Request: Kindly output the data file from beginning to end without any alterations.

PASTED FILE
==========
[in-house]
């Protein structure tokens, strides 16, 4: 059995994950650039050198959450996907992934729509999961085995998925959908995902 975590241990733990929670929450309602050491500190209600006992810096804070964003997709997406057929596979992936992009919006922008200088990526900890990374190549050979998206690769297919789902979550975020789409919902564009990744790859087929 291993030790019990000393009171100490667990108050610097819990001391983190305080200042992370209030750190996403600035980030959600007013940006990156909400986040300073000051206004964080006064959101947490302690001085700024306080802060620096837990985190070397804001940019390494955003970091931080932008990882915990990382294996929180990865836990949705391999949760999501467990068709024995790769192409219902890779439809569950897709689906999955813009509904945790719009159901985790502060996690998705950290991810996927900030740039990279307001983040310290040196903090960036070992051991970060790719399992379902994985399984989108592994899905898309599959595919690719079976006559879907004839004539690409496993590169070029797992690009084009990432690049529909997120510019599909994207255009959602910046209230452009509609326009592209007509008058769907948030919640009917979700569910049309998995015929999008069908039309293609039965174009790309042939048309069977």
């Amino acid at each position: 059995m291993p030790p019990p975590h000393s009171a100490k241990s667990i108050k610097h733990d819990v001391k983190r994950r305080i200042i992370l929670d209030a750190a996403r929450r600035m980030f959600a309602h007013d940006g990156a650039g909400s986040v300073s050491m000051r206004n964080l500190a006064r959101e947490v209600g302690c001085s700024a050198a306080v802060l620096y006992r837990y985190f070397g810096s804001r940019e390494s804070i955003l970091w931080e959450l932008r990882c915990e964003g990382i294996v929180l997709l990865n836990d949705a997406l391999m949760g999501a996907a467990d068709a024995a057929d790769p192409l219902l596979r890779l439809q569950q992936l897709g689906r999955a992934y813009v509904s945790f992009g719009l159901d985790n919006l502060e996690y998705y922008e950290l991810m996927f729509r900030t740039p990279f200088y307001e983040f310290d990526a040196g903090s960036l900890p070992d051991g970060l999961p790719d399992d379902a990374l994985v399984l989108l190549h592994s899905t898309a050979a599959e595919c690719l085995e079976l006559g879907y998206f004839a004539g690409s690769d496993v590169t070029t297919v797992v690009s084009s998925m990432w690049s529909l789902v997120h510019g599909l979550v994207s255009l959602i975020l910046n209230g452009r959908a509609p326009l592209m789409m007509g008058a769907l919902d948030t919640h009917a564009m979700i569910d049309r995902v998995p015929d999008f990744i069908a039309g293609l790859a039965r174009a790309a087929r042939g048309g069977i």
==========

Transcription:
[in-house]
């Protein structure tokens, strides 16, 4: 059995994950650039050198959450996907992934729509999961085995998925959908995902 975590241990733990929670929450309602050491500190209600006992810096804070964003997709997406057929596979992936992009919006922008200088990526900890990374190549050979998206690769297919789902979550975020789409919902564009990744790859087929 291993030790019990000393009171100490667990108050610097819990001391983190305080200042992370209030750190996403600035980030959600007013940006990156909400986040300073000051206004964080006064959101947490302690001085700024306080802060620096837990985190070397804001940019390494955003970091931080932008990882915990990382294996929180990865836990949705391999949760999501467990068709024995790769192409219902890779439809569950897709689906999955813009509904945790719009159901985790502060996690998705950290991810996927900030740039990279307001983040310290040196903090960036070992051991970060790719399992379902994985399984989108592994899905898309599959595919690719079976006559879907004839004539690409496993590169070029797992690009084009990432690049529909997120510019599909994207255009959602910046209230452009509609326009592209007509008058769907948030919640009917979700569910049309998995015929999008069908039309293609039965174009790309042939048309069977």
């Amino acid at each position: 059995m291993p030790p019990p975590h000393s009171a100490k241990s667990i108050k610097h733990d819990v001391k983190r994950r305080i200042i992370l929670d209030a750190a996403r929450r600035m980030f959600a309602h007013d940006g990156a650039g909400s986040v300073s050491m000051r206004n964080l500190a006064r959101e947490v209600g302690c001085s700024a050198a306080v802060l620096y006992r837990y985190f070397g810096s804001r940019e390494s804070i955003l970091w931080e959450l932008r990882c915990e964003g990382i294996v929180l997709l990865n836990d949705a997406l391999m949760g999501a996907a467990d068709a024995a057929d790769p192409l219902l596979r890779l439809q569950q992936l897709g689906r999955a992934y813009v509904s945790f992009g719009l159901d985790n919006l502060e996690y998705y922008e950290l991810m996927f729509r900030t740039p990279f200088y307001e983040f310290d990526a040196g903090s960036l900890p070992d051991g970060l999961p790719d399992d379902a990374l994985v399984l989108l190549h592994s899905t898309a050979a599959e595919c690719l085995e079976l006559g879907y998206f004839a004539g690409s690769d496993v590169t070029t297919v797992v690009s084009s998925m990432w690049s529909l789902v997120h510019g599909l979550v994207s255009l959602i975020l910046n209230g452009r959908a509609p326009l592209m789409m007509g008058a769907l919902d948030t919640h009917a564009m979700i569910d049309r995902v998995p015929d999008f990744i069908a039309g293609l790859a039965r174009a790309a087929r042939g048309g069977i």